Would-Be TCPA Plaintiff Cannot Unilaterally Revoke Contractual Consent to be Called

The Eleventh Circuit has joined the Second in holding that consent to be called using an autodialer and/or prerecorded messages, given as part of a contract, cannot be unilaterally withdrawn.  Medley v. DISH Network, LLC, 2020 WL 2092594 (11th Cir. May 1, 2020).

Linda Medley entered into a 24-month agreement with DISH Network to receive satellite television services for a monthly fee.  The agreement included an option to enroll in the “DISH Pause” program, which would temporarily suspend satellite services and add the suspended months to the end of the contract term.  As part of the agreement, Medley gave DISH her cell phone number and authorized the company to contact her regarding her account, or to recover any unpaid obligation—including by use of an automated or predictive dialing system and/or using prerecorded messages.

Nearly halfway through the contract term, Medley enrolled in the “Pause” program, under which she would be billed $5/month during the “Pause” period.  Two months later, she filed a Chapter 7 bankruptcy petition, listing $831.74 in unsecured debt owed to DISH but without identifying the DISH agreement as an executory contract.  The bankruptcy court entered a discharge order discharging Medley’s debts, including the $831.74.  DISH wrote that amount off, but continued to bill Medley the Pause fee of $5/month, which she did not pay.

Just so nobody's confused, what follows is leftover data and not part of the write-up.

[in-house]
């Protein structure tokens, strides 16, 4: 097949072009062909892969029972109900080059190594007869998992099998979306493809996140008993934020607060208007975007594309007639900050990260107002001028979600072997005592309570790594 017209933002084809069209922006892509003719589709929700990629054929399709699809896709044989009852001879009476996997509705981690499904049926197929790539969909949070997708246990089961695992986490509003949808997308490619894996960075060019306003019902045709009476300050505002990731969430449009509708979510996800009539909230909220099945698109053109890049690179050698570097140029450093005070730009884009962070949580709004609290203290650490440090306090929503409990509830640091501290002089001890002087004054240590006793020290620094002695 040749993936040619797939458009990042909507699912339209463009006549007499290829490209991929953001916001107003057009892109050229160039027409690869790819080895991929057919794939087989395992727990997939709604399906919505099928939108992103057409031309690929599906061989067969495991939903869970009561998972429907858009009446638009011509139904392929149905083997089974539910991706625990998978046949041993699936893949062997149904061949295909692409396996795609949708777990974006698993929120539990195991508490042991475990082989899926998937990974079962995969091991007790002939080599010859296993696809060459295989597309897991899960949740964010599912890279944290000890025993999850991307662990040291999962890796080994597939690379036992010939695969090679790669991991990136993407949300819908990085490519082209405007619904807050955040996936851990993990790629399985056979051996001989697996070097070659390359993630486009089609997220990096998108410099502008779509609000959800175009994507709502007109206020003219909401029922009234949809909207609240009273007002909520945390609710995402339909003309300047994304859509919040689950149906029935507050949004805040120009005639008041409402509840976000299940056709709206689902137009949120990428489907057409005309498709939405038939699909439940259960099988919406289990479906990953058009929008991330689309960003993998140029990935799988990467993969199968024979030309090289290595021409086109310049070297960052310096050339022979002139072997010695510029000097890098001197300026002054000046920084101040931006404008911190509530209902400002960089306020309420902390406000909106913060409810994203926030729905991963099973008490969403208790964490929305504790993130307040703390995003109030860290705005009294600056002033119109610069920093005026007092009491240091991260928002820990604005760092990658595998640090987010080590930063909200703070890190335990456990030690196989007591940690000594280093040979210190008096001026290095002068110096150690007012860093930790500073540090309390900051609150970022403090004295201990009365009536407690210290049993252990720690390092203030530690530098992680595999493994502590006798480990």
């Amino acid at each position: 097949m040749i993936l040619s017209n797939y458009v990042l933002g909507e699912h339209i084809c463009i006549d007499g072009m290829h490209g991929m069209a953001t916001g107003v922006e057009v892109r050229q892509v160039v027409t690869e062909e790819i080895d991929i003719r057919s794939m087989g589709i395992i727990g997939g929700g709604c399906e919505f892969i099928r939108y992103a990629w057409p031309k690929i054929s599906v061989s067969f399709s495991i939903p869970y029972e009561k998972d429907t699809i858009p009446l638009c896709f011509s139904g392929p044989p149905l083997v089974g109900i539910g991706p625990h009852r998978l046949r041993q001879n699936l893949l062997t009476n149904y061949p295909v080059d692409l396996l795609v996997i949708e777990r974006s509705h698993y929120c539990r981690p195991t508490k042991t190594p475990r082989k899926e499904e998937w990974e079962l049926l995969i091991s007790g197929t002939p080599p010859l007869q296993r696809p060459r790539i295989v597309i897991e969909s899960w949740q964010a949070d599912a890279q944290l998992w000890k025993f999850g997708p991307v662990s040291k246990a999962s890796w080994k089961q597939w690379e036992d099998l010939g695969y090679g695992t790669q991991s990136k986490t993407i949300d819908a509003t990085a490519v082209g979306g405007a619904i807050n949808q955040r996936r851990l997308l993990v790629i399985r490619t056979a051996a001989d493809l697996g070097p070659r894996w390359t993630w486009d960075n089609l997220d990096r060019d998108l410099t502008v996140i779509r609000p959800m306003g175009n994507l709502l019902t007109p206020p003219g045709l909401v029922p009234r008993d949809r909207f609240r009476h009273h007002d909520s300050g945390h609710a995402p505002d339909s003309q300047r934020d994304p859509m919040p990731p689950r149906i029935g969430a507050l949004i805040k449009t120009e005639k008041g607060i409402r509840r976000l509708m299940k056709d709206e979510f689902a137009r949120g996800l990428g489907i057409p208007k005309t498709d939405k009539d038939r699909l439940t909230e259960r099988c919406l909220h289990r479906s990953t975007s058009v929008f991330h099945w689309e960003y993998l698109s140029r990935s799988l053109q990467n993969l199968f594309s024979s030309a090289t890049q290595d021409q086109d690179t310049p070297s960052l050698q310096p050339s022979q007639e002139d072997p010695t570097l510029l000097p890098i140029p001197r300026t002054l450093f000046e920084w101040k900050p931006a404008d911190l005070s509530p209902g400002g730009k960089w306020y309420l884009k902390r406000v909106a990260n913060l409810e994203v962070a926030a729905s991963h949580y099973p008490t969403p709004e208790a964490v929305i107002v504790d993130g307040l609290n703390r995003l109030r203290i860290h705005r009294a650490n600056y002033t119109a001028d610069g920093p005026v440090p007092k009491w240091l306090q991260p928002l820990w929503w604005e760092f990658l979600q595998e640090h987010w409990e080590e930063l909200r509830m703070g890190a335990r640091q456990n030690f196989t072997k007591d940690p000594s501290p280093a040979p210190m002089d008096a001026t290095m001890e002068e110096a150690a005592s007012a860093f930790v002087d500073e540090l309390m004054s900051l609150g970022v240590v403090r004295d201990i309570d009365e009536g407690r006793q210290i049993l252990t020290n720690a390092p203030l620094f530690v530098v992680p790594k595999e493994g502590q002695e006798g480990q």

DISH sent Medley an e-mail attempting to collect the Pause fees.  Medley’s bankruptcy counsel responded to the e-mail, indicating that the law firm represented her “with regard to her debts generally . . . including the above-listed account.”  The letter also referred to the TCPA and said that any prior consent to be called “is hereby forever revoked consistent with the Florida and federal law.”  After receiving that letter, DISH sent Medley four more collection e-mails and made six automated calls to her cell phone.  When Medley’s “Pause” period ended, DISH disconnected her account for nonpayment and adjusted her balance to zero.

Medley sued DISH, claiming that DISH violated the TCPA by using an automatic telephone dialing system and/or prerecorded messages, and that it violated the Florida Consumer Collection Practices Act (“FCCPA”) by contacting her about an alleged debt knowing that she was represented by counsel and that the debt had been discharged in bankruptcy.  The district court granted DISH’s motion for summary judgment on both claims.  The district court found that the monthly “Pause” debt, as opposed to the $831.74 debt, had not been discharged (and was not within the scope of Medley’s bankruptcy counsel’s representation), and that Medley could not unilaterally revoke the consent to be called that she had given as part of a bargained-for exchange in the DISH contract.  Medley appealed.